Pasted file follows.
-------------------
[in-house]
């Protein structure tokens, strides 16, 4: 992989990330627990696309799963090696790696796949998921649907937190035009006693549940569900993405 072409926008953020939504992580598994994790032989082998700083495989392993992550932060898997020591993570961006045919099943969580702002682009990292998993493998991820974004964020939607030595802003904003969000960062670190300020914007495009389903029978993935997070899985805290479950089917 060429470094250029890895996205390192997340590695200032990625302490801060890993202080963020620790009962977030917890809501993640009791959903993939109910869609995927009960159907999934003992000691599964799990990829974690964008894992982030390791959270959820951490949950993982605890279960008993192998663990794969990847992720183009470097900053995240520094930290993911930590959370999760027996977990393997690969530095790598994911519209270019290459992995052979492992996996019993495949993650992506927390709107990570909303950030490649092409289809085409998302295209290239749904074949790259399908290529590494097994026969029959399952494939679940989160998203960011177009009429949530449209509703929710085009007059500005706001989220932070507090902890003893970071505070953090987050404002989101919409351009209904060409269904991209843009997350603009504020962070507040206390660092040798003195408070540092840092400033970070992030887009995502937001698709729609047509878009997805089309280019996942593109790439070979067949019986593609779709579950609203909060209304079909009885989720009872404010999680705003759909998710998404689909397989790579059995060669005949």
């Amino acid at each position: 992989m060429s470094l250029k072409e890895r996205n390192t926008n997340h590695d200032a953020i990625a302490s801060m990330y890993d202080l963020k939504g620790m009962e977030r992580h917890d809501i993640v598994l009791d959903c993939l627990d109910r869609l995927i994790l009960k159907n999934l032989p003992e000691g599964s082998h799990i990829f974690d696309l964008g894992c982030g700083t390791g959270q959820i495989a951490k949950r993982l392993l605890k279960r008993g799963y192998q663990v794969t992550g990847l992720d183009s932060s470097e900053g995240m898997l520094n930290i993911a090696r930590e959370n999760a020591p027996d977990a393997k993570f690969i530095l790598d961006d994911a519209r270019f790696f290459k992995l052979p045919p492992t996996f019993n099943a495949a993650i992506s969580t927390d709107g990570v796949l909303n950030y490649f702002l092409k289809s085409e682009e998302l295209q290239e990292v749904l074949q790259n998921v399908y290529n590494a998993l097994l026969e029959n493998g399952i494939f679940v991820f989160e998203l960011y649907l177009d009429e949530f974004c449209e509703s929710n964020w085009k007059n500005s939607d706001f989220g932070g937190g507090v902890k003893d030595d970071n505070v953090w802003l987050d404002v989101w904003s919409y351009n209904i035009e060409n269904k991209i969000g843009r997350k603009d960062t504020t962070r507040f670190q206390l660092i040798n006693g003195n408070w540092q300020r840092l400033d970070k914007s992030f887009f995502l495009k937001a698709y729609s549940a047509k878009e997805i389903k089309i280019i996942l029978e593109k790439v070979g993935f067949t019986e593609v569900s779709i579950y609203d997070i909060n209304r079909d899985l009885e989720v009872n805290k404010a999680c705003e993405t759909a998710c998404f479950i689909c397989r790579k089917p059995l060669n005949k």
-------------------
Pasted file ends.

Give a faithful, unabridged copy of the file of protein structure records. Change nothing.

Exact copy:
[in-house]
């Protein structure tokens, strides 16, 4: 992989990330627990696309799963090696790696796949998921649907937190035009006693549940569900993405 072409926008953020939504992580598994994790032989082998700083495989392993992550932060898997020591993570961006045919099943969580702002682009990292998993493998991820974004964020939607030595802003904003969000960062670190300020914007495009389903029978993935997070899985805290479950089917 060429470094250029890895996205390192997340590695200032990625302490801060890993202080963020620790009962977030917890809501993640009791959903993939109910869609995927009960159907999934003992000691599964799990990829974690964008894992982030390791959270959820951490949950993982605890279960008993192998663990794969990847992720183009470097900053995240520094930290993911930590959370999760027996977990393997690969530095790598994911519209270019290459992995052979492992996996019993495949993650992506927390709107990570909303950030490649092409289809085409998302295209290239749904074949790259399908290529590494097994026969029959399952494939679940989160998203960011177009009429949530449209509703929710085009007059500005706001989220932070507090902890003893970071505070953090987050404002989101919409351009209904060409269904991209843009997350603009504020962070507040206390660092040798003195408070540092840092400033970070992030887009995502937001698709729609047509878009997805089309280019996942593109790439070979067949019986593609779709579950609203909060209304079909009885989720009872404010999680705003759909998710998404689909397989790579059995060669005949």
């Amino acid at each position: 992989m060429s470094l250029k072409e890895r996205n390192t926008n997340h590695d200032a953020i990625a302490s801060m990330y890993d202080l963020k939504g620790m009962e977030r992580h917890d809501i993640v598994l009791d959903c993939l627990d109910r869609l995927i994790l009960k159907n999934l032989p003992e000691g599964s082998h799990i990829f974690d696309l964008g894992c982030g700083t390791g959270q959820i495989a951490k949950r993982l392993l605890k279960r008993g799963y192998q663990v794969t992550g990847l992720d183009s932060s470097e900053g995240m898997l520094n930290i993911a090696r930590e959370n999760a020591p027996d977990a393997k993570f690969i530095l790598d961006d994911a519209r270019f790696f290459k992995l052979p045919p492992t996996f019993n099943a495949a993650i992506s969580t927390d709107g990570v796949l909303n950030y490649f702002l092409k289809s085409e682009e998302l295209q290239e990292v749904l074949q790259n998921v399908y290529n590494a998993l097994l026969e029959n493998g399952i494939f679940v991820f989160e998203l960011y649907l177009d009429e949530f974004c449209e509703s929710n964020w085009k007059n500005s939607d706001f989220g932070g937190g507090v902890k003893d030595d970071n505070v953090w802003l987050d404002v989101w904003s919409y351009n209904i035009e060409n269904k991209i969000g843009r997350k603009d960062t504020t962070r507040f670190q206390l660092i040798n006693g003195n408070w540092q300020r840092l400033d970070k914007s992030f887009f995502l495009k937001a698709y729609s549940a047509k878009e997805i389903k089309i280019i996942l029978e593109k790439v070979g993935f067949t019986e593609v569900s779709i579950y609203d997070i909060n209304r079909d899985l009885e989720v009872n805290k404010a999680c705003e993405t759909a998710c998404f479950i689909c397989r790579k089917p059995l060669n005949k």